Published on May 30th, 2014 | by Tina Casey4
Sewage Mining-In-A-Box Yields Mother Lode Of Bioplastic
May 30th, 2014 by Tina Casey
Now that the age of fossil fuels and petrochemicals is winding down, sewage mining is obviously the Next Big Thing. The wastewater-to-biogas angle is already going strong and a number of companies are busily reclaiming other useful raw materials, too. Here’s one that just crossed our wire: Applied CleanTech, which has come up with a compact, transportable system called SRS™ for Sewage Recycling System.
The product resulting from SRS is something Applied CleanTech calls Recyllose™, but we’re calling it the Sham Wow of sewage mining because it does so, so many things.
The Bottom Line For Sewage Mining
SRS and Recyllose involve one of those sustainability twofers that we can’t get enough of. Actually, let’s make that a threefer.
Unlike fossil fuel harvesting, SRS results in (1) a useful product that (2) does not involve ripping up virgin land and (3) solves a major bottom line problem.
Starting with the bottom line issue, modern wastewater treatment is an enormously expensive, energy-sucking endeavor that drags down municipal budgets. Sewage mining offers a way out of the mess by enabling communities to recover value from their wastewater.
Harvesting biogas is becoming a popular solution, because the gas can be used right at the wastewater facility to offset energy costs. New York City, for example, has been harvesting and reusing biogas for years. The city also recently added a pilot project to add food scraps to the biogas stream, with the aim of reducing its solid waste disposal costs, too.
SRS comes into the bottom line equation because it cuts down on the amount of sludge (tiny particles of suspended solids) that goes through the wastewater treatment process, by up to 50 percent. That substantially reduces the energy required to pump wastewater through the treatment facility.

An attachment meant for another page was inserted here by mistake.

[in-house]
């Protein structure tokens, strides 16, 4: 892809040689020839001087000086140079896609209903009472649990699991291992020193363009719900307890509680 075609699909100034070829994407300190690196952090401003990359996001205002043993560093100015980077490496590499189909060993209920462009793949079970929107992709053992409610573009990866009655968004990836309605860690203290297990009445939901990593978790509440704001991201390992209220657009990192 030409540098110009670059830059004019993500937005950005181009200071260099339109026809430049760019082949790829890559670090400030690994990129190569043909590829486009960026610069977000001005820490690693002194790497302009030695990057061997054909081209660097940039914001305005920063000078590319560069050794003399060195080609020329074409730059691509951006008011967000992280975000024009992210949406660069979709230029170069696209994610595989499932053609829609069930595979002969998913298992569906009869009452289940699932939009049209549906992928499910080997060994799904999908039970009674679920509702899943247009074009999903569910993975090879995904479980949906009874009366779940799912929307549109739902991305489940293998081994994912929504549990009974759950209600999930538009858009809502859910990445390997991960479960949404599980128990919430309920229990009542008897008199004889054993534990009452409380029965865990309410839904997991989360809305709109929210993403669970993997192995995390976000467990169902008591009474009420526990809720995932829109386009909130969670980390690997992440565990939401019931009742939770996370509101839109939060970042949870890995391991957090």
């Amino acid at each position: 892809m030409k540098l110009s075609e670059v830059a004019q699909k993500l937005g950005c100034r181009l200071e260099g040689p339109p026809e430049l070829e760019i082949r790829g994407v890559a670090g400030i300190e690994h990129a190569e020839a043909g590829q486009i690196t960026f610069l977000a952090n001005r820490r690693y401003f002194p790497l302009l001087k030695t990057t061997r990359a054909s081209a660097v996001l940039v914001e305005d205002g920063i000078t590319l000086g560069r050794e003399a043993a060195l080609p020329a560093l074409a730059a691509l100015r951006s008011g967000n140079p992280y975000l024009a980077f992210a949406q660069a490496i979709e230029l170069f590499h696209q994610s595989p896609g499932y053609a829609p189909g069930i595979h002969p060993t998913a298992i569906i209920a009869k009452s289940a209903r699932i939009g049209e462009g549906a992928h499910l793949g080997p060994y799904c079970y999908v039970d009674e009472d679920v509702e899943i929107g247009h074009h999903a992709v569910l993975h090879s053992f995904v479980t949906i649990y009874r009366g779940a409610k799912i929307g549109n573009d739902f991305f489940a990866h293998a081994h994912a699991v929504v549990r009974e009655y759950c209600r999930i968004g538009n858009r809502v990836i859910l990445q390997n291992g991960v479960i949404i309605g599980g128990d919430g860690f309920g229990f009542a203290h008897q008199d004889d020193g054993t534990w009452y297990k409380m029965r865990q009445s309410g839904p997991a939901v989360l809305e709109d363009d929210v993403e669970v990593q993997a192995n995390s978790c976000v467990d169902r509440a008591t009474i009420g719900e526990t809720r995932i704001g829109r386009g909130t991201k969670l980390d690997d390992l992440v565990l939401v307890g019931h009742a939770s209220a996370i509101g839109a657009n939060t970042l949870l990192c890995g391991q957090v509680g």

By removing sludge before the conventional treatment process begins, SRS also frees up capacity within the existing plant, enabling local communities to grow while forestalling the need for an expensive wastewater treatment plant expansion.
Applied CleanTech estimates that operating expenses are cut by about 30 percent and capacity is increased by about 30 percent, but we’re guessing that could vary quite a bit depending on the nature of the existing facility.
Since SRS traps the cellulosic particles in sludge (hence the name Recyllose), which otherwise would not be digested during biogas production, you can still get your biogas, too.
Renewable Bioplastic From Sewage
Skipping back to #1, Recyllose is a very useful product indeed. It comes in the form of pellets or pulp consisting mainly of reclaimed cellulose fibers, which makes it suitable for use as a fuel, an additive to pulp and paper, or a bioplastics additive.
The bioplastics angle is a particularly interesting one because it could enable wastewater treatment plant operators to harvest bioplastic feedstock at two different points in the process; by capturing sludge at the beginning, as provided for by SRS, and by capturing biogas at the end, as demonstrated by a company called NewLight Technologies.
Mining From The Built Environment
As for #2, we’re totally fascinated by this whole sewage mining thing because it dovetails with building integrated solar cells and other emerging systems for harvesting renewable energy and other forms of value from the built environment, rather than tearing into virgin lands to extract single-use resources.
In addition to harvesting value from the wastewater treatment process itself, the remote location and expansive grounds of many treatment plants also offer ample opportunity for solar arrays and wind turbines.
Follow me on Twitter and Google+.
Don’t own or lease an electric car but want to? Complete our EV owner wannabe survey!
Keep up to date with all the hottest cleantech news by subscribing to our (free) cleantech newsletter, or keep an eye on sector-specific news by getting our (also free) solar energy newsletter, electric vehicle newsletter, or wind energy newsletter.